Chants des Catacombes | The Chants CollectiveI feel that a Fringe show that is 'promenade' and 'site-specific' theatre, sits in a similar category to films that star – insert prominent character-actor's name – as a schizophrenic/cross-dresser/boxer/famous crazy-person. It is a recipe for success. I have not yet seen these kinds of shows done badly. This is not only because that kind of theatre is what Fringe audiences love seeing, but because that kind of theatre demands commitment and talent on a large scale.

That being said, The Chants Collective, sub-set of the Present Tense Collective, push the boundaries of this form and 'deliver' big-time. Chants bursts out the sides of its 60-minute, sandstone scope.

Unfortunately, you will not see Chants des Catacombes again at this year's Adelaide Fringe. I saw the final performance (largely because of the good grace of the roving box office man), and was more relieved than anything to be able to see the sold-out 'cross artform' show that people have muttering loudly about in venue foyers.

To begin with, the performances of the three women playing murdered femme fatales trapped in the Paris Catacombes, was outstanding. It is no longer acceptable, it seems, to be merely 'triple-threat' (Dancer! Singer! Actor!). The Chants Collective, largely compiled from VCA alumni, merge the disciplines seamlessly. They incorporate swirling and gutteral recantations of pop-songs – hinged on an amazing atmospheric soundscape from Melbourne band, The Twoks – with ghostly and grounded dance-like physicality, and poetic monologue that punches you in gut and sling-shots you between the eyes.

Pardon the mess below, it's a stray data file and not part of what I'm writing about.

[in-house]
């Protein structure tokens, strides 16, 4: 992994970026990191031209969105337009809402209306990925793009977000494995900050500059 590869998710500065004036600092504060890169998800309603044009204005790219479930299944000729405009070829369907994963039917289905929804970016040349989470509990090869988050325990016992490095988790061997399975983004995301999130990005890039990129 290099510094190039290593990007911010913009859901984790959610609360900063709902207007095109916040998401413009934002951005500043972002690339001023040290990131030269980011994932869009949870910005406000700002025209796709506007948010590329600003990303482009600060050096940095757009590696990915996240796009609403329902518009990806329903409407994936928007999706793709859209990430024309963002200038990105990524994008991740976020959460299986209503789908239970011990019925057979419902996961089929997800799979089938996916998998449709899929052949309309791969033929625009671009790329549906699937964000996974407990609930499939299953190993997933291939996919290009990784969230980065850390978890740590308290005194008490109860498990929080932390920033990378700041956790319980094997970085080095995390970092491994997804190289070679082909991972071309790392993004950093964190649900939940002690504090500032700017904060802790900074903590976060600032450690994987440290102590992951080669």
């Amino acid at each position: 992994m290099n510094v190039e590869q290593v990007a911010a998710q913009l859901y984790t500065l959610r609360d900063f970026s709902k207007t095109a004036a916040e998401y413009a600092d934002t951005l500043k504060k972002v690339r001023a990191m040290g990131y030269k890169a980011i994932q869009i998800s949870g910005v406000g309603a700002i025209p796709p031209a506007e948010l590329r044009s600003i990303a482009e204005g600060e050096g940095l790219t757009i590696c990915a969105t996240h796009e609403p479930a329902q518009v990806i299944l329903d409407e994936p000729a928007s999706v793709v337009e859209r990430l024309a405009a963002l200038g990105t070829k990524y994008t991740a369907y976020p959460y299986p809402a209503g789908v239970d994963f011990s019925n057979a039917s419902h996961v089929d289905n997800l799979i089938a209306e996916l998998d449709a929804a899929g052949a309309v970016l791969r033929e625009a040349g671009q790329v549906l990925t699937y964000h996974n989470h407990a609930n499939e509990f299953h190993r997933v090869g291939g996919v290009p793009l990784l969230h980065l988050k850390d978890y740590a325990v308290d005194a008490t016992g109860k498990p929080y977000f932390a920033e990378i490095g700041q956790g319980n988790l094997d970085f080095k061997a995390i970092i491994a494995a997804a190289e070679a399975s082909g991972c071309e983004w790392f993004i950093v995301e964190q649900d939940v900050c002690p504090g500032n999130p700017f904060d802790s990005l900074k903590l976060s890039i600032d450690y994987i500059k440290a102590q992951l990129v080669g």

The tales of each woman are deftly folded together, then cleaved apart, suspended, then accelerated – in the same way that the audience is lead through the ground floor of the Gaol. Each time we're held in a node, it's entrancing, only to be snapped out of it and moved-on.

I would love to see the show at the Fringe that has a better ensemble than this one. The three women were astounding in their own right, but so complete was the physical, vocal, musical, and spatial experience that it would violate the show to single one out. The extensive collaborative team are clearly across every gorgeous, brutal element of the Chants design, harmonising or dischording at will. 

It was electric. I was sweating. I didn't want it to end. Every image was captivating, and the confusing immediacy of emotion – either conveyed at feel-your-body-heat closeness or empathetically felt – rings and reappears memorially long after the performance is over.

Chants affects you how theatre is supposed to. Look out for the Present Tense Collective in the future.

The Chants Collective present
Chants Des Catacombes

Venue: Adelaide Gaol
Dates: Feb 24 - 29, 2012

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